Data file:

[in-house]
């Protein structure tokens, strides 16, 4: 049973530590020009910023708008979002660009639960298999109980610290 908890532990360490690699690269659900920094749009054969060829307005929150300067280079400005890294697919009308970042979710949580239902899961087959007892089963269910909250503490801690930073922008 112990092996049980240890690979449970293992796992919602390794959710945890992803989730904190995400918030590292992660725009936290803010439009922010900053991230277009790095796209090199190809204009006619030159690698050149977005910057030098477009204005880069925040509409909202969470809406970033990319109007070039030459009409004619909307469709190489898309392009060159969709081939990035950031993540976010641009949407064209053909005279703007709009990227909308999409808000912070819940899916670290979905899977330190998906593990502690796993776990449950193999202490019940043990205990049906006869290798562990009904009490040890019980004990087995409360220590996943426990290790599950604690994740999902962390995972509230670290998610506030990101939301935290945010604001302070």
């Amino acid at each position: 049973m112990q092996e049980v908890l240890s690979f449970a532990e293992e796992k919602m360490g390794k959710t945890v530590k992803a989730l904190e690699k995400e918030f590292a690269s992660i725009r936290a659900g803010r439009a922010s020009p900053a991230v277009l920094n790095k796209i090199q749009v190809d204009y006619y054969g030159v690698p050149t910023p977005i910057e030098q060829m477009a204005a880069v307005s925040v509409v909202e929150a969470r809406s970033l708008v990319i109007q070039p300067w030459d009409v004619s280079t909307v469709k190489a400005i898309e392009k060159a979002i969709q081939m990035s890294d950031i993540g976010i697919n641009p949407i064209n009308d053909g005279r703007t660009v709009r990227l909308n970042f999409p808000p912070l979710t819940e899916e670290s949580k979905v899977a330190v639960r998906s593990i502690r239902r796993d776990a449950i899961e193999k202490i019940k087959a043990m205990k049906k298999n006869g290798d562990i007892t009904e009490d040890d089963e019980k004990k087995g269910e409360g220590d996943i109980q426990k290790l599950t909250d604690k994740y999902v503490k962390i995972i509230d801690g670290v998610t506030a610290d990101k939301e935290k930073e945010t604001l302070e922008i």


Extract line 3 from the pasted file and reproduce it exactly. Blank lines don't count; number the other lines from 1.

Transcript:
């Amino acid at each position: 049973m112990q092996e049980v908890l240890s690979f449970a532990e293992e796992k919602m360490g390794k959710t945890v530590k992803a989730l904190e690699k995400e918030f590292a690269s992660i725009r936290a659900g803010r439009a922010s020009p900053a991230v277009l920094n790095k796209i090199q749009v190809d204009y006619y054969g030159v690698p050149t910023p977005i910057e030098q060829m477009a204005a880069v307005s925040v509409v909202e929150a969470r809406s970033l708008v990319i109007q070039p300067w030459d009409v004619s280079t909307v469709k190489a400005i898309e392009k060159a979002i969709q081939m990035s890294d950031i993540g976010i697919n641009p949407i064209n009308d053909g005279r703007t660009v709009r990227l909308n970042f999409p808000p912070l979710t819940e899916e670290s949580k979905v899977a330190v639960r998906s593990i502690r239902r796993d776990a449950i899961e193999k202490i019940k087959a043990m205990k049906k298999n006869g290798d562990i007892t009904e009490d040890d089963e019980k004990k087995g269910e409360g220590d996943i109980q426990k290790l599950t909250d604690k994740y999902v503490k962390i995972i509230d801690g670290v998610t506030a610290d990101k939301e935290k930073e945010t604001l302070e922008i």